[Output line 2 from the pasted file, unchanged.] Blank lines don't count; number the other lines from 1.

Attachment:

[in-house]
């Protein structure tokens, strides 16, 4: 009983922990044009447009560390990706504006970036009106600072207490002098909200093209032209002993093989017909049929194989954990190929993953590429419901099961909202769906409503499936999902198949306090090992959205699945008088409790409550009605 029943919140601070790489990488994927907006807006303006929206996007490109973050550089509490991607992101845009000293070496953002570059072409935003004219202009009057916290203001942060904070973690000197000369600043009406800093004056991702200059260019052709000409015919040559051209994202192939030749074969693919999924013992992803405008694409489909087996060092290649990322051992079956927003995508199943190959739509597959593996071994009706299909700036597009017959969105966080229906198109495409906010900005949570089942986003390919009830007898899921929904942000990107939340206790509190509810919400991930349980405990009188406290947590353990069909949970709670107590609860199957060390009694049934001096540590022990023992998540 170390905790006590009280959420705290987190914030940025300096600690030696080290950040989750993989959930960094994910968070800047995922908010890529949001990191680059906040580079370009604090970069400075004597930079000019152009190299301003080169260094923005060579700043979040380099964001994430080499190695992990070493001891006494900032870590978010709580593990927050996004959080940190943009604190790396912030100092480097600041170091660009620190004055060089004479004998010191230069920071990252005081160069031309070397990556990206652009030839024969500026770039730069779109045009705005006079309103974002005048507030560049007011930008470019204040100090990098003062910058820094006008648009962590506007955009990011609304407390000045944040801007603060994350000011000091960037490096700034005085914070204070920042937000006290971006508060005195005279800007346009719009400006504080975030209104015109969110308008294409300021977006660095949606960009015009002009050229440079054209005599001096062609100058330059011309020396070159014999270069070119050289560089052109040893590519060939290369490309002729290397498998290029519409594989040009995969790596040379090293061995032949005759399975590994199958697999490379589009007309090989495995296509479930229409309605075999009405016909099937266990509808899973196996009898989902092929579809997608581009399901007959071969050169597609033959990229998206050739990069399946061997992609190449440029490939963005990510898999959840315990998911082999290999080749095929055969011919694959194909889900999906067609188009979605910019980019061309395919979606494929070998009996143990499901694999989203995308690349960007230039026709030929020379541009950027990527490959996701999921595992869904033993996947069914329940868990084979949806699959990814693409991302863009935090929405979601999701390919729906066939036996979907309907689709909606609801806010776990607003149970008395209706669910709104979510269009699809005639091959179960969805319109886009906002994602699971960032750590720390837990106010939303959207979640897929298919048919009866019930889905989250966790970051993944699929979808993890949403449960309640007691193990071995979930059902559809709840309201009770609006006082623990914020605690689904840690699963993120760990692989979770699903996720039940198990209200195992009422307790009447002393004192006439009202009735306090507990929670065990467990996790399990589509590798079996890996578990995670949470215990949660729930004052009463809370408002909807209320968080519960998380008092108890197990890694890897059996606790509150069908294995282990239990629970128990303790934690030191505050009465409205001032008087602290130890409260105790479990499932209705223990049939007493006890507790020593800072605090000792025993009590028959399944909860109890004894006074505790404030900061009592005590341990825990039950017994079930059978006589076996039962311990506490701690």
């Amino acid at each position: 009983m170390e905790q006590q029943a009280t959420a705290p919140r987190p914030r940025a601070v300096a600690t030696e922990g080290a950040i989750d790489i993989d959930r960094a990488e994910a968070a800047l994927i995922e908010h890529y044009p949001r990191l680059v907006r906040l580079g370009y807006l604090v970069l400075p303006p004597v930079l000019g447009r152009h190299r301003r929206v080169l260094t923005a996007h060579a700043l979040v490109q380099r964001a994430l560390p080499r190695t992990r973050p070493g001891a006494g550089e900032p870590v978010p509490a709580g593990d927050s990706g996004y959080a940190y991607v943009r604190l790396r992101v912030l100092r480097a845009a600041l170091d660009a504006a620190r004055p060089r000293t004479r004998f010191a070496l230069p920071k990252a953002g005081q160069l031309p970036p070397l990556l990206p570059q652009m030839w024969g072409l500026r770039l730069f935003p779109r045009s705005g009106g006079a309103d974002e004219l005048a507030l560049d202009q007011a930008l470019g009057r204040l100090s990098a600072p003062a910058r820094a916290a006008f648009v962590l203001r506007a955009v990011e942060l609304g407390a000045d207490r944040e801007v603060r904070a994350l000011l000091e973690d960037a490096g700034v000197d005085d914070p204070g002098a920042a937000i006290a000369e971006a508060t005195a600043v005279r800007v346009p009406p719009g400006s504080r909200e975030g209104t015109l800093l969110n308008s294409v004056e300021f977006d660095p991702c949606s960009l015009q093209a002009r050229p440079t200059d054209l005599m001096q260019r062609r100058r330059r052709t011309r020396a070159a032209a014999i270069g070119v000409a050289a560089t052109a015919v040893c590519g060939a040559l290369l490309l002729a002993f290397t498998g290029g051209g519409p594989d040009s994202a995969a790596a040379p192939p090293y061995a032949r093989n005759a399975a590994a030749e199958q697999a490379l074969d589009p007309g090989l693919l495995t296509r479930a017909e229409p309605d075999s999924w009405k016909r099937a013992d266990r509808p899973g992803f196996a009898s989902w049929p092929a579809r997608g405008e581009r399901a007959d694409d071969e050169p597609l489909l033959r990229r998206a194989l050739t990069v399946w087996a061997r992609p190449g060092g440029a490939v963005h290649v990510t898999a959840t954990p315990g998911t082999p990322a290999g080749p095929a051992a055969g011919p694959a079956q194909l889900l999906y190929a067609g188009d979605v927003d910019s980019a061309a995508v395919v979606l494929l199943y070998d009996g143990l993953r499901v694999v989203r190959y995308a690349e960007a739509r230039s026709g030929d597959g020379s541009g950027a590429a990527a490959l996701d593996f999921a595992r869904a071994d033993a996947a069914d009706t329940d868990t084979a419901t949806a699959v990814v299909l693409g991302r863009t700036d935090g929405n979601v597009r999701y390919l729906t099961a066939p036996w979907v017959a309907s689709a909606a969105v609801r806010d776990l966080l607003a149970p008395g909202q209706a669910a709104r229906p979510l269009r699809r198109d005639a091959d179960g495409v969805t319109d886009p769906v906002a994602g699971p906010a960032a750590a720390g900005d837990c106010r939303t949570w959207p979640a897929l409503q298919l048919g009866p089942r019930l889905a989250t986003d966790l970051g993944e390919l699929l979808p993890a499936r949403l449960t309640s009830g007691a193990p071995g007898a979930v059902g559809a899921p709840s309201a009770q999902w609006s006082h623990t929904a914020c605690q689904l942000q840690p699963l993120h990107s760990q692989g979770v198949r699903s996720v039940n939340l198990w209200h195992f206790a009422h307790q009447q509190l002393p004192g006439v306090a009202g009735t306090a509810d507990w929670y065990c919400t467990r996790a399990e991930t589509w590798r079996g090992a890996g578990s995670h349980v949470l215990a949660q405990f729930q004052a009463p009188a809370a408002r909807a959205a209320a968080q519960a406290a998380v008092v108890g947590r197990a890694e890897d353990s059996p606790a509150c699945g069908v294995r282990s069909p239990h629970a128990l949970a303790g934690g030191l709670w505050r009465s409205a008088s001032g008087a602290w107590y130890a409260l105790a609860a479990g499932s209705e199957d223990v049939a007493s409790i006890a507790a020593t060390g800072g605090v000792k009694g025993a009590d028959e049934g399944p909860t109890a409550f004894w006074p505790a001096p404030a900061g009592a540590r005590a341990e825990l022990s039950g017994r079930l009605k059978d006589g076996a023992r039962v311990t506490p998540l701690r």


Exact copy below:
């Protein structure tokens, strides 16, 4: 009983922990044009447009560390990706504006970036009106600072207490002098909200093209032209002993093989017909049929194989954990190929993953590429419901099961909202769906409503499936999902198949306090090992959205699945008088409790409550009605 029943919140601070790489990488994927907006807006303006929206996007490109973050550089509490991607992101845009000293070496953002570059072409935003004219202009009057916290203001942060904070973690000197000369600043009406800093004056991702200059260019052709000409015919040559051209994202192939030749074969693919999924013992992803405008694409489909087996060092290649990322051992079956927003995508199943190959739509597959593996071994009706299909700036597009017959969105966080229906198109495409906010900005949570089942986003390919009830007898899921929904942000990107939340206790509190509810919400991930349980405990009188406290947590353990069909949970709670107590609860199957060390009694049934001096540590022990023992998540 170390905790006590009280959420705290987190914030940025300096600690030696080290950040989750993989959930960094994910968070800047995922908010890529949001990191680059906040580079370009604090970069400075004597930079000019152009190299301003080169260094923005060579700043979040380099964001994430080499190695992990070493001891006494900032870590978010709580593990927050996004959080940190943009604190790396912030100092480097600041170091660009620190004055060089004479004998010191230069920071990252005081160069031309070397990556990206652009030839024969500026770039730069779109045009705005006079309103974002005048507030560049007011930008470019204040100090990098003062910058820094006008648009962590506007955009990011609304407390000045944040801007603060994350000011000091960037490096700034005085914070204070920042937000006290971006508060005195005279800007346009719009400006504080975030209104015109969110308008294409300021977006660095949606960009015009002009050229440079054209005599001096062609100058330059011309020396070159014999270069070119050289560089052109040893590519060939290369490309002729290397498998290029519409594989040009995969790596040379090293061995032949005759399975590994199958697999490379589009007309090989495995296509479930229409309605075999009405016909099937266990509808899973196996009898989902092929579809997608581009399901007959071969050169597609033959990229998206050739990069399946061997992609190449440029490939963005990510898999959840315990998911082999290999080749095929055969011919694959194909889900999906067609188009979605910019980019061309395919979606494929070998009996143990499901694999989203995308690349960007230039026709030929020379541009950027990527490959996701999921595992869904033993996947069914329940868990084979949806699959990814693409991302863009935090929405979601999701390919729906066939036996979907309907689709909606609801806010776990607003149970008395209706669910709104979510269009699809005639091959179960969805319109886009906002994602699971960032750590720390837990106010939303959207979640897929298919048919009866019930889905989250966790970051993944699929979808993890949403449960309640007691193990071995979930059902559809709840309201009770609006006082623990914020605690689904840690699963993120760990692989979770699903996720039940198990209200195992009422307790009447002393004192006439009202009735306090507990929670065990467990996790399990589509590798079996890996578990995670949470215990949660729930004052009463809370408002909807209320968080519960998380008092108890197990890694890897059996606790509150069908294995282990239990629970128990303790934690030191505050009465409205001032008087602290130890409260105790479990499932209705223990049939007493006890507790020593800072605090000792025993009590028959399944909860109890004894006074505790404030900061009592005590341990825990039950017994079930059978006589076996039962311990506490701690």